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Friday, May 24, 2024

FTC Colluded w/ Foreign Governments to Challenge Mergers, Records Suggest

'If the FTC doesn’t believe its coordination with foreign officials is improper, why hide it?'

(Ken Silva, Headline USAFederal Trade Commission officials may have colluded with foreign regulators to block corporate mergers and acquisitions, according to internal FTC records released Thursday by the U.S. Chamber of Commerce.

The FTC records, which the Chamber of Commerce obtained through the Freedom of Information Act, detail the commission’s deliberations about biotech company Illumina’s plan to acquire Grail, a startup that specializes in cancer blood-testing.

Illumina announced its planned $8 billion acquisition in September 2020, and FTC officials began corresponding with competition regulators in the U.K, EU, Austria and France about the deal soon thereafter, records show.

The contents of the correspondence are heavily redacted, but the Chamber of Commerce argued that the timing of certain events strongly suggests that the FTC was talking with those regulators about how to block the deal.

In a press release about the records, the Chamber of Commerce noted that FTC initially challenged the deal in U.S. federal court, but “many public experts” predicted that the commission’s challenge would fail.

So instead, the FTC apparently turned to its counterpart in the EU to block the deal. The EU announced its intention to challenge the acquisition in April 2021, and a month later the FTC dismissed its own federal court challenge.

Illumina closed the deal in December 2021, but the acquisition is still uncertain. The Chamber of Commerce said the FTC could still sue to unwind the deal, and that the EU regulators are also still trying to block it.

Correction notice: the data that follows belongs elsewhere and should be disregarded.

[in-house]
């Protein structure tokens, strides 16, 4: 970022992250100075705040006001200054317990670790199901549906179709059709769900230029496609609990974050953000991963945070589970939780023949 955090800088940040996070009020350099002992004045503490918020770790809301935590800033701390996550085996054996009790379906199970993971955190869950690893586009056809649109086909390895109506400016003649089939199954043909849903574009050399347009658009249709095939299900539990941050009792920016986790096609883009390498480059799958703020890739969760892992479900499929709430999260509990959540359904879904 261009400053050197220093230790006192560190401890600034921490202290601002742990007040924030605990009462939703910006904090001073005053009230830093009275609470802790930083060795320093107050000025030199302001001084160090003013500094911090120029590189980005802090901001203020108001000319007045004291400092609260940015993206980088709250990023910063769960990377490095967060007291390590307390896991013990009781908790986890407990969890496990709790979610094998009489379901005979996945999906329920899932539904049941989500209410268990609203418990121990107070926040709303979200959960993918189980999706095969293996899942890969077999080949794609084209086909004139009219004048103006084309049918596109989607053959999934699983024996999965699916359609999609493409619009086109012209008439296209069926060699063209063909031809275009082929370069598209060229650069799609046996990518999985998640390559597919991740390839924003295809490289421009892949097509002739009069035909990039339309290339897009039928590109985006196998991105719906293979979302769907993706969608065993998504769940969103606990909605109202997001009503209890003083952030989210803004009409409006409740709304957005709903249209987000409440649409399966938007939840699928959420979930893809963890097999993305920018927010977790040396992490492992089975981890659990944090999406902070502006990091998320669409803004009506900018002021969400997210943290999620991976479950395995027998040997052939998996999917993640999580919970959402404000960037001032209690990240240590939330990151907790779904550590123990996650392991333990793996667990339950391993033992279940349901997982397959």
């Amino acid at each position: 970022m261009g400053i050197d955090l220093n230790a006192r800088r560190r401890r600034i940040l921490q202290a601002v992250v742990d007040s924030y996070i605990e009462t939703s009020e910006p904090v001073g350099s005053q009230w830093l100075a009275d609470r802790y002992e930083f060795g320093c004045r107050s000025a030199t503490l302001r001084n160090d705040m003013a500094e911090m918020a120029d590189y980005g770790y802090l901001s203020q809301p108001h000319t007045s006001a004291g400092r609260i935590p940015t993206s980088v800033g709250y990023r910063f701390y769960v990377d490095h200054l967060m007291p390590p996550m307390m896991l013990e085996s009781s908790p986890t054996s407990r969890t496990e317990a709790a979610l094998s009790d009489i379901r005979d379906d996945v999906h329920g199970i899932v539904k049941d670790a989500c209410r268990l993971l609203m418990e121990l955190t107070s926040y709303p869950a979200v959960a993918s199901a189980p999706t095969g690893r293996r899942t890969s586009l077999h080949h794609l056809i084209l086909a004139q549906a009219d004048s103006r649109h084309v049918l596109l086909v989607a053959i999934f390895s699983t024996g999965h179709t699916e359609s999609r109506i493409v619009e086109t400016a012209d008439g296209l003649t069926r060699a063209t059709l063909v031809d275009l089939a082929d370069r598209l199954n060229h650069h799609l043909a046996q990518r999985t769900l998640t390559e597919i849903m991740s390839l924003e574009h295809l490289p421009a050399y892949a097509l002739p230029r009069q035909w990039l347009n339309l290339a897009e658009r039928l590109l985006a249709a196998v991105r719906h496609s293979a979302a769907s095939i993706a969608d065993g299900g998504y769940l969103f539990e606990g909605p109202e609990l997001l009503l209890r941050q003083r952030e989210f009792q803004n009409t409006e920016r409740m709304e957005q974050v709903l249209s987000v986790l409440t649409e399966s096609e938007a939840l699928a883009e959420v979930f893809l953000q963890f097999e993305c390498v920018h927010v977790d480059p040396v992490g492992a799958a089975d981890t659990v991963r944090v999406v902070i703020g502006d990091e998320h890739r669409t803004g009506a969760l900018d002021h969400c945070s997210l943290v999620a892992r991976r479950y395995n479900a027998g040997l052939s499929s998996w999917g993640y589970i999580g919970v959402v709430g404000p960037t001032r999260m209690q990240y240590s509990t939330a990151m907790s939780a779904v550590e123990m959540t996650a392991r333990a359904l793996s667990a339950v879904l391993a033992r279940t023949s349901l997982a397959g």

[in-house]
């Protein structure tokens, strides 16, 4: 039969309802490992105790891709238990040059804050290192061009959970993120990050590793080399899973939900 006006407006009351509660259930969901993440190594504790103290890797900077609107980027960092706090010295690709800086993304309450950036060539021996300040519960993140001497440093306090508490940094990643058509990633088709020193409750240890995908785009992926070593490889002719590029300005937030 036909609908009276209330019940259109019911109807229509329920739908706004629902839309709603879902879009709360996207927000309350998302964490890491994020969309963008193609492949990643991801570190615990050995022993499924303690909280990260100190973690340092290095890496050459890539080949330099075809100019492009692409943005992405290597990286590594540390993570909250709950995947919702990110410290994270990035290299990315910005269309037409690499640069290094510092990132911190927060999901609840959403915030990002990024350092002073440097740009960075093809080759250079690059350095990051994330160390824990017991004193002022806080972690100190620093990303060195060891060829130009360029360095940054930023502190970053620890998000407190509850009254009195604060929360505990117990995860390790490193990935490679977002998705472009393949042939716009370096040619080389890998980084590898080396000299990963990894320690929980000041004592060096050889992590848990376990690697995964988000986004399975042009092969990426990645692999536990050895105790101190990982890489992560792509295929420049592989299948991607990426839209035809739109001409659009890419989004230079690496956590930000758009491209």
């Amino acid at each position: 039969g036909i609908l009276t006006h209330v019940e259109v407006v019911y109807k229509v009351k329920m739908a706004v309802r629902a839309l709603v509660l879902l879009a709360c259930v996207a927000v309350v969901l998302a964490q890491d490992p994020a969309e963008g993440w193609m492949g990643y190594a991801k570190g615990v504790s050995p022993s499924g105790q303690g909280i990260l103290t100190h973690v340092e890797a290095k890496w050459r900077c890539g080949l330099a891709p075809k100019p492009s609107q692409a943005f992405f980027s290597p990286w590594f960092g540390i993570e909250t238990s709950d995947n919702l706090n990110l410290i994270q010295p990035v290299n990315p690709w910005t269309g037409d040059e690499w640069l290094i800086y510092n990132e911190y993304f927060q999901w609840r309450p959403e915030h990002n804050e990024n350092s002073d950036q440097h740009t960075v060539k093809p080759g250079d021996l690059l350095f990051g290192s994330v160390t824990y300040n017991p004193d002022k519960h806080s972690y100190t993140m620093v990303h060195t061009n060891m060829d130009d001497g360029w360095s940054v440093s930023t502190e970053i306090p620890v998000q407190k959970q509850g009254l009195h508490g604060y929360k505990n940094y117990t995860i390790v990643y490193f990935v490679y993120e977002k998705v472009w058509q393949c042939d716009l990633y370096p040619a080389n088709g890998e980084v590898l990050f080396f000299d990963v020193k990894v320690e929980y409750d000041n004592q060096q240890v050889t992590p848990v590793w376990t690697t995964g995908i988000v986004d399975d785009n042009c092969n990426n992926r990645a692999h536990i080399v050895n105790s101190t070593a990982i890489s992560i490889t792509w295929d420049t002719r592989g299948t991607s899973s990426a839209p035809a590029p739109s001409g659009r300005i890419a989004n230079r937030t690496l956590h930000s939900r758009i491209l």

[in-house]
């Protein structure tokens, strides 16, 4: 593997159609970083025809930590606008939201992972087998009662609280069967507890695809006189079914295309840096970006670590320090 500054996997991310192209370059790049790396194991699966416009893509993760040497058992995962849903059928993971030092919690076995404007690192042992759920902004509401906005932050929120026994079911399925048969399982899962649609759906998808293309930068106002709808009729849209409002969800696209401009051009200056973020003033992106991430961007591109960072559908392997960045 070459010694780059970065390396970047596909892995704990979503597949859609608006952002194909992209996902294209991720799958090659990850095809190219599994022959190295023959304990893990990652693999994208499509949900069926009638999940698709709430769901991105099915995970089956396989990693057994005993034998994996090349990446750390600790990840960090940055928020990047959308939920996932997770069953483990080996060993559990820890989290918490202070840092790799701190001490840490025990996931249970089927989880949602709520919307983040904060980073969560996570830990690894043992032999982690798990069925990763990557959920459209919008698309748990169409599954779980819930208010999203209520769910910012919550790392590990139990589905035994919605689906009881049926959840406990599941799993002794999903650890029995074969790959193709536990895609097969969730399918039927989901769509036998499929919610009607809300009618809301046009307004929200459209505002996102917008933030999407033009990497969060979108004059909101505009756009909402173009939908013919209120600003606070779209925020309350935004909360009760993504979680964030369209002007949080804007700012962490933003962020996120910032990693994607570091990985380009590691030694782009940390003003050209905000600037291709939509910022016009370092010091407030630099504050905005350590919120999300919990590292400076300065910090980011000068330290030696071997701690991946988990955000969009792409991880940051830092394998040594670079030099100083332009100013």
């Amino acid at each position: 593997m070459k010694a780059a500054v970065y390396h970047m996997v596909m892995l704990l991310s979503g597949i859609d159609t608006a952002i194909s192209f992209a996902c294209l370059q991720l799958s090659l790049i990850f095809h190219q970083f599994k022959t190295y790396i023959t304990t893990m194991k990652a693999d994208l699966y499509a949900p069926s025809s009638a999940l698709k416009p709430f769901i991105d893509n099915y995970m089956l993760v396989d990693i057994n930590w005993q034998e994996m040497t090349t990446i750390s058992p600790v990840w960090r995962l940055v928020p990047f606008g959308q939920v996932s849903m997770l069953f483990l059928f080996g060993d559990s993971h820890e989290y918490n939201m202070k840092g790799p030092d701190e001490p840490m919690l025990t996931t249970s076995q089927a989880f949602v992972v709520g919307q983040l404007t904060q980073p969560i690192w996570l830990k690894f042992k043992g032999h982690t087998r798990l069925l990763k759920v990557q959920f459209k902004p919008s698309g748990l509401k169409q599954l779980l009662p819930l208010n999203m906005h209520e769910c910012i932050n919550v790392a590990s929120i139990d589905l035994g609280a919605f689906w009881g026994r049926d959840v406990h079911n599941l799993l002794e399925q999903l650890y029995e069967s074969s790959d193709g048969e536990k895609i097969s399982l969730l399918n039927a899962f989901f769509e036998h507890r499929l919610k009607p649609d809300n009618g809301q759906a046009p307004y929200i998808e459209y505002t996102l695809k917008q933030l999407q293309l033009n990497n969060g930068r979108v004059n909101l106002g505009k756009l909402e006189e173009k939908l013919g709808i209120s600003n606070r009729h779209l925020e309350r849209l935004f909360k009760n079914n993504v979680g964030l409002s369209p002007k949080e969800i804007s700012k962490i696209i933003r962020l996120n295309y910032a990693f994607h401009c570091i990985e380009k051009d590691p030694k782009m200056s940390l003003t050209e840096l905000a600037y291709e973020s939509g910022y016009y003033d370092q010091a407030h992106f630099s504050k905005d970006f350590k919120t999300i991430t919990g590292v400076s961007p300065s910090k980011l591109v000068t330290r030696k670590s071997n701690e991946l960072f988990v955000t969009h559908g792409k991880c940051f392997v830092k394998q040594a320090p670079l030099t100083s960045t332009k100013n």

The Chamber of Commerce said the FTC’s apparent collusion with foreign regulators is highly inappropriate for numerous reasons.

“Mergers are intensely fact specific to the transaction, and the competitive impact in the U.S. will be different than in foreign markets,” the Chamber said. “In the Illumina-Grail transaction, Grail has no business operations and generated no revenues from within the EU. Yet the European Commission decided to upend international norms by manufacturing a reason … to review [the deal].”

The Chamber further noted that the FTC heavily redacted the records it released on the grounds that the EU served as a “consultant,” which makes communications exempt under FOIA’s  “consultant corollary doctrine.”

The Chamber said it will be challenging the FTC’s redactions to fully reveal what commission officials were saying to their counterparts in the other jurisdictions.

The Wall Street Journal published an editorial Thursday about the Chamber’s disclosures, calling for the FTC to release the unredacted communications.

“The emails raise questions about the FTC’s methods, which have become more secretive and suspect under Chair Lina Khan. Have FTC officials solicited foreign counterparts to scuttle other deals they believe they are likely to lose in U.S. courts under the reigning consumer-welfare antitrust standard?” the WSJ editorial board said.

“The U.S. Chamber of Commerce is challenging the FTC redactions. If the FTC doesn’t believe its coordination with foreign officials is improper, why hide it?”

Ken Silva is a staff writer at Headline USA. Follow him at twitter.com/jd_cashless.

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